Of course, Japan is not the only Asian culture represented on the Dallas food scene. From Kimchi Stylish Korean Kitchen to the Vietnamese cuisine of Bistro-B, all of Asia can be tasted at local joints. If you catch yourself attempting to decide between Korean and Thai or Chinese and Vietnamese, just keep in mind the following guidelines: Thai food is characterized by its high level of spiciness and its staple of fish sauce. If you like the fishiness of Thai but are standoffish to spice, Vietnamese gives you milder options. Chinese food is less spicy (unless the cuisine is Szechuan Chinese) and uses meat or rice as its base.  Korean pairs pickled flavors with heavy heat. Each Asian culinary experience is more than just noodles and soy sauce; aspects of dishes reveal clues to the culture’s interaction with its geography, its natural resources, and its religious beliefs. Japan, Thailand, and Vietnam all have very intimate relationships with the Pacific and Indian Oceans and the fish that swim inside them—thus, Japanese sushi, pad thai, and Vietnamese pho hinge on the use of fish, whether raw or in sauce form. The Szechuan province of China has cuisine much spicier than the rest of the country due to the relatively booming supply of Szechuan peppercorn and chili peppers. Korean food characteristically contains pickled cabbage and other fermented vegetables because, historically, salt was difficult and expensive to obtain, so fermenting vegetables in clay jars underground would preserve harvests.

While food’s components and creation are indicative of a culture’s habits, history, and values, so are the methods by which food is consumed. The aforementioned method of slurping noodles in Japanese cuisine is the “proper” way to consume ramen; making noise shows respect and enjoyment. Japanese etiquette also includes waiting until everyone’s order has been received before saying the phrase itadakimasu, meaning I gratefully receive. If the meal is one that is best eaten immediately, the polite phrases to use are “osaki ni dōzo (please go ahead) or osaki ni itadakimasu (allow me to start before you). Small bowls should be lifted closer to the mouth when eating Japanese dishes, and when dining from shared dishes, proper etiquette includes dedicating opposite chopstick ends to moving food and eating it. In Chinese chopstick etiquette, chopsticks are treated as extensions of a diners’ fingers—it is impolite to wave them around or point them at other people. In Thai cuisine, once you are done eating, leaving food in the bowl is acceptable. If you empty your bowl or plate, your host will continue to serve you food.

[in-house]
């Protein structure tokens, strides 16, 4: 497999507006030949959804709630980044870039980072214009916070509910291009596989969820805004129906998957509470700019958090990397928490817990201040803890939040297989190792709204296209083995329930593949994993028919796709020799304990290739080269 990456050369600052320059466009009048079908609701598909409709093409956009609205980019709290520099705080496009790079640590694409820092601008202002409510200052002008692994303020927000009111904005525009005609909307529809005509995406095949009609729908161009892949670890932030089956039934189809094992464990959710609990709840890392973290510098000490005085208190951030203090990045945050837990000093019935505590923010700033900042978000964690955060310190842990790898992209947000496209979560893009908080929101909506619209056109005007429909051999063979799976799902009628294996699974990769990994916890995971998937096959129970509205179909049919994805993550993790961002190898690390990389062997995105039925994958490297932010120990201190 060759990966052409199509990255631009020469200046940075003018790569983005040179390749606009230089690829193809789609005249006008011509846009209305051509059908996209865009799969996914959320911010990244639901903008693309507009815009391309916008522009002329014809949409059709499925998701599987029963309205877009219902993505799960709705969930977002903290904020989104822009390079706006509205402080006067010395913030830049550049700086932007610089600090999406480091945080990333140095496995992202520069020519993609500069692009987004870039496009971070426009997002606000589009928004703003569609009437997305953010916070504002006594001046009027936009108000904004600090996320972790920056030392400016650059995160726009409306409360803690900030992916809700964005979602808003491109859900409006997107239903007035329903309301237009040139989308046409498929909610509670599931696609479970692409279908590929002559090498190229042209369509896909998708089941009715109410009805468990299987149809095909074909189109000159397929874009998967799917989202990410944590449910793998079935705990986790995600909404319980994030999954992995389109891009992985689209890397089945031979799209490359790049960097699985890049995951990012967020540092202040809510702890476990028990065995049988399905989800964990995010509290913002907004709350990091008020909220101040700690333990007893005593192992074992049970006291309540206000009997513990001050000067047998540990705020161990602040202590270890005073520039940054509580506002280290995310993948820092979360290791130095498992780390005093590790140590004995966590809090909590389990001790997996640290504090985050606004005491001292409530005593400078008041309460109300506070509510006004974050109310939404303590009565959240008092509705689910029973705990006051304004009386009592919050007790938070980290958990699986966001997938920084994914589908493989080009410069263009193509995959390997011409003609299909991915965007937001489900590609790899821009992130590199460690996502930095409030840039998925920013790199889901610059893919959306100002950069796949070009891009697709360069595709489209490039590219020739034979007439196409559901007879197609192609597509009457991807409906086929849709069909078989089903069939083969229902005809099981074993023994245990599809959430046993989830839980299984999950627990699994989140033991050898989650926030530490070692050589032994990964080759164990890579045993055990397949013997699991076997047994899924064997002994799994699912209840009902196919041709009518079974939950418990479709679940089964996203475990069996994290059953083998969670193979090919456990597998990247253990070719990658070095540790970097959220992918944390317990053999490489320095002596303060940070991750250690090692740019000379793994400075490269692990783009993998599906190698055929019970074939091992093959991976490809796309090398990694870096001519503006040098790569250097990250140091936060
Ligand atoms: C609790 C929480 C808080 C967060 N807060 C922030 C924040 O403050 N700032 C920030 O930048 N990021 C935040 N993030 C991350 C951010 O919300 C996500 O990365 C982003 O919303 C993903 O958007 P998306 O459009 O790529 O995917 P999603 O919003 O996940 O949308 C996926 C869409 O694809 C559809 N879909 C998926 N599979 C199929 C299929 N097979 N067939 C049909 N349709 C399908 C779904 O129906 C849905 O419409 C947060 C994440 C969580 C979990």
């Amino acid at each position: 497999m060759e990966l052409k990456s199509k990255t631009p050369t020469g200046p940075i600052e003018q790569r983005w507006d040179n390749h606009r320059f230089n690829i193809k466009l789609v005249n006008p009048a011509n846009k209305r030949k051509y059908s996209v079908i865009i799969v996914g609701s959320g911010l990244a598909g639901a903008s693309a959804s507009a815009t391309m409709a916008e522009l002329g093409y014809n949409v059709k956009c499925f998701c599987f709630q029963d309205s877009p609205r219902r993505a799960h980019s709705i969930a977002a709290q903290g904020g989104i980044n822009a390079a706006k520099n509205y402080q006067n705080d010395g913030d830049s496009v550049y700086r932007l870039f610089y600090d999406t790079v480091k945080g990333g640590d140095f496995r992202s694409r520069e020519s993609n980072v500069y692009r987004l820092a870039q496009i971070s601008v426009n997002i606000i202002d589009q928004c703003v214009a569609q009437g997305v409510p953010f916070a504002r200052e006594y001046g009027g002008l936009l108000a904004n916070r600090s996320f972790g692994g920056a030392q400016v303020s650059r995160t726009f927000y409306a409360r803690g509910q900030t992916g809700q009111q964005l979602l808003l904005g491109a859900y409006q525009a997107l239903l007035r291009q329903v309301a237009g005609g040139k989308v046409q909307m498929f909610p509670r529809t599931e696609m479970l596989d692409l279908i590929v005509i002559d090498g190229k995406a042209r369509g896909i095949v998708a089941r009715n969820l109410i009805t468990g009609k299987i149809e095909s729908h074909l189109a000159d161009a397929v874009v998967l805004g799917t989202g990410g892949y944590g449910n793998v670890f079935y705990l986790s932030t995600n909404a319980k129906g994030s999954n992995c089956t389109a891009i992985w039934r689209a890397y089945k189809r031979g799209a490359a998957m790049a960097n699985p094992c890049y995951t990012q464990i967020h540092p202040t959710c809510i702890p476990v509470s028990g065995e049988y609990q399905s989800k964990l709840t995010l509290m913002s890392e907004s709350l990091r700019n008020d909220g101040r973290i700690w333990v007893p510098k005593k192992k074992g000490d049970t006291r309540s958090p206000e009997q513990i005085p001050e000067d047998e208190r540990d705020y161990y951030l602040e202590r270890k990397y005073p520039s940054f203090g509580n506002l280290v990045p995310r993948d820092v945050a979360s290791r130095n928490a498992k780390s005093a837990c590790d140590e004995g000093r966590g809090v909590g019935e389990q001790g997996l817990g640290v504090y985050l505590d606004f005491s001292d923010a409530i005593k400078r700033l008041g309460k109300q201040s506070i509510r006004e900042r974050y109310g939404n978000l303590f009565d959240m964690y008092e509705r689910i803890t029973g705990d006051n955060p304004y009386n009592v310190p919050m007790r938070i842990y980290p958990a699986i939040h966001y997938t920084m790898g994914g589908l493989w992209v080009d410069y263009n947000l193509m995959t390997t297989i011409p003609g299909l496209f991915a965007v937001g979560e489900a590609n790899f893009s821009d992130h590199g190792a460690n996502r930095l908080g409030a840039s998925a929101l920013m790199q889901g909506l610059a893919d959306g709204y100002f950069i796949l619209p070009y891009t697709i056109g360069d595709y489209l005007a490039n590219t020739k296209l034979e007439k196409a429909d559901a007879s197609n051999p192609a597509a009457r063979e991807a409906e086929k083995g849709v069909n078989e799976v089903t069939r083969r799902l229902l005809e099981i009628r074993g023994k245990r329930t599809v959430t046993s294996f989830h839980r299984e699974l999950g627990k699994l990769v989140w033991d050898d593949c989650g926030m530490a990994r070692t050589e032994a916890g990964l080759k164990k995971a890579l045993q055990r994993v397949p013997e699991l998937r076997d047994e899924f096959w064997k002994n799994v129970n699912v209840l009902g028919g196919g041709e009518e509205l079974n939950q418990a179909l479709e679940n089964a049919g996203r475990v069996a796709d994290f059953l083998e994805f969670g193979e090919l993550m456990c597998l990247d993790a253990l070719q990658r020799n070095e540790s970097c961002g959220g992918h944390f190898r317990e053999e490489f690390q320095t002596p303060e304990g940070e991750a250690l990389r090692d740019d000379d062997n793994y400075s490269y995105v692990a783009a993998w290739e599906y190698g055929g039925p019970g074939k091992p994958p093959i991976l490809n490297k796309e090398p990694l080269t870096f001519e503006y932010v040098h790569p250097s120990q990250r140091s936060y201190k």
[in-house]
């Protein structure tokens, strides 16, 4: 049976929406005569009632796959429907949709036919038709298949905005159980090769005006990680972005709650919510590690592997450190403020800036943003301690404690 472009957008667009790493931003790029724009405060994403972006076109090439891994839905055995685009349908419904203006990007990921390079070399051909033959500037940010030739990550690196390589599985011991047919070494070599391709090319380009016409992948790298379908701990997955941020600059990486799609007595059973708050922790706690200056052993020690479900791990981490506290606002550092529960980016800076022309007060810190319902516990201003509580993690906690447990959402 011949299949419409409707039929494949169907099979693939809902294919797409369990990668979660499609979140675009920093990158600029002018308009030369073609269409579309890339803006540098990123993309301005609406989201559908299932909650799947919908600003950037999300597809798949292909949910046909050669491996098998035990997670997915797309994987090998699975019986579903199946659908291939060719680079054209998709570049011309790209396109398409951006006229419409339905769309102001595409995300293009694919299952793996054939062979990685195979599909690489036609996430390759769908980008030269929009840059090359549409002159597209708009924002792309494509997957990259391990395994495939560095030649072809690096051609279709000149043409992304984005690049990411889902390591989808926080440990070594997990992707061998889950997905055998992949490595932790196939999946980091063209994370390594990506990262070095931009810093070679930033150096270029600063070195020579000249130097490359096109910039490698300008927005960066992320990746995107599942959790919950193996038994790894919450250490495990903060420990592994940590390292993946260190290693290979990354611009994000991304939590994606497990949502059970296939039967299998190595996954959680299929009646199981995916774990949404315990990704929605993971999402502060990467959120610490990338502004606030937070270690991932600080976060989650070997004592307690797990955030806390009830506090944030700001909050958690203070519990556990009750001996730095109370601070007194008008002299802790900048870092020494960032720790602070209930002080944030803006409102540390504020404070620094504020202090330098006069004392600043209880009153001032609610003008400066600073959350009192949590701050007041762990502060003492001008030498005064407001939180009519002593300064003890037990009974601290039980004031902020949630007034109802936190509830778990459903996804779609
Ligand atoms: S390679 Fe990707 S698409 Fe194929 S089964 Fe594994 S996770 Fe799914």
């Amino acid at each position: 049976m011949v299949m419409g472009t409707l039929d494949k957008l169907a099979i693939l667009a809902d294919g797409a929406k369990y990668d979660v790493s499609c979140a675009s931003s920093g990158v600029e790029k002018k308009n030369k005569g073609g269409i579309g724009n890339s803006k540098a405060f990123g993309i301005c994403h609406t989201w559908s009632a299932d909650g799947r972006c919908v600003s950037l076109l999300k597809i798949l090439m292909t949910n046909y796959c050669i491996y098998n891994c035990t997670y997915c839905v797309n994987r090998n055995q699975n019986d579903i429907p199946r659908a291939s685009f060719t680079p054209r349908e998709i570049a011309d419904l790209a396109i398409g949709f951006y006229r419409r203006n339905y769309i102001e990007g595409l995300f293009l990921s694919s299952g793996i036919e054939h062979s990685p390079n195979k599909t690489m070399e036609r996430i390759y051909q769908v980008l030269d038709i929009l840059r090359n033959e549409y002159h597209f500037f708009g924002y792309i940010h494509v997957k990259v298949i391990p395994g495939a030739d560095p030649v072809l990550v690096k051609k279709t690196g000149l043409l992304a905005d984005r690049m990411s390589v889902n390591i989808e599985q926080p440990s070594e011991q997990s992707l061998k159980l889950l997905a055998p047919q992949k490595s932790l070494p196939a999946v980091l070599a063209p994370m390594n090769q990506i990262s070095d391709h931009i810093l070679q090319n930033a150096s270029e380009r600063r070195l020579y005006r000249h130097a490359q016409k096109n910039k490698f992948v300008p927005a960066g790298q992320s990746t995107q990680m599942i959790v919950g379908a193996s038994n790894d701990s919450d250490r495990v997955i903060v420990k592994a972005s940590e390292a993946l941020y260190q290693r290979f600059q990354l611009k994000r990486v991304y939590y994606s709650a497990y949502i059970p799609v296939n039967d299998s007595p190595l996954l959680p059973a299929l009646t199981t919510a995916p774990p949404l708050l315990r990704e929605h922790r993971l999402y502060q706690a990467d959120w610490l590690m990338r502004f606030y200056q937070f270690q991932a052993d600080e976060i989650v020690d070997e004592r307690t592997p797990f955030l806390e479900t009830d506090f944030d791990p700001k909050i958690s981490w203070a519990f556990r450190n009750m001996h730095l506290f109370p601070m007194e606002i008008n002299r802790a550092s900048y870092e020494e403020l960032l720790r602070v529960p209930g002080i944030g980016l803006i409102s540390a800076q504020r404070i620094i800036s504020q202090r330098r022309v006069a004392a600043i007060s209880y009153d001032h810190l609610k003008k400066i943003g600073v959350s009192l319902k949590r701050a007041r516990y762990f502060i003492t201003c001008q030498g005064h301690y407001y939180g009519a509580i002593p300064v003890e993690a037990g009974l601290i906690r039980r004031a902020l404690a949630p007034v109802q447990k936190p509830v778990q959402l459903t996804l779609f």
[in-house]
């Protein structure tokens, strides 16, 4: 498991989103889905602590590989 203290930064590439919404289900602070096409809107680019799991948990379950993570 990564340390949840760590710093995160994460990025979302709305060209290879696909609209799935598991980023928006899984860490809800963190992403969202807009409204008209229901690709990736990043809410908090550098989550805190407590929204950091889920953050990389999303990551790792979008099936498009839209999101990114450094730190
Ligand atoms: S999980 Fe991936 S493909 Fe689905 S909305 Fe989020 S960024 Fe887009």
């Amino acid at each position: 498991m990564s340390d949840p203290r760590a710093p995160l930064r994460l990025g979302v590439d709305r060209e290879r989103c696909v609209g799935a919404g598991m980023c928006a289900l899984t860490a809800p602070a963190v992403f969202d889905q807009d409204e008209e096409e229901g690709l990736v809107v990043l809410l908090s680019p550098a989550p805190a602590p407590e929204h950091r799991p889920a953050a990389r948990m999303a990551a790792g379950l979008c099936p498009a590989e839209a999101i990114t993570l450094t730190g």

No matter the cuisine, there is a joint sensory and cultural experience to be had when dining. Whether you are eating Japanese food at Tokyo Hayaci or tasting Korean kimchi, there is identity and history in every bite. I discovered the sensational wonders of the east Asian grocery store at age 12, and my taste buds have been changed for good. Now, whether you are participating in the Crow Collection of Asian Art’s 31 Days of Asia or you just have a hankering for some slippery  and slurpy ramen, Dallas can be your guide to tasting your way through new experiences, much like my friend Emily did so long ago.

To attend any of these events, please register by visiting the following links.

Children’s Day at Kimchi Style Korean Kitchen
Tuesday, May 5 from  11 AM – 10 PM

Bistro-B-Vietnamese cuisine in Dallas
Wednesday, May 6 from 8 AM – Midnight

Enjoy Japanese Hibachi at Tokyo Hayaci
Monday, May 11 from 11 AM – 11 PM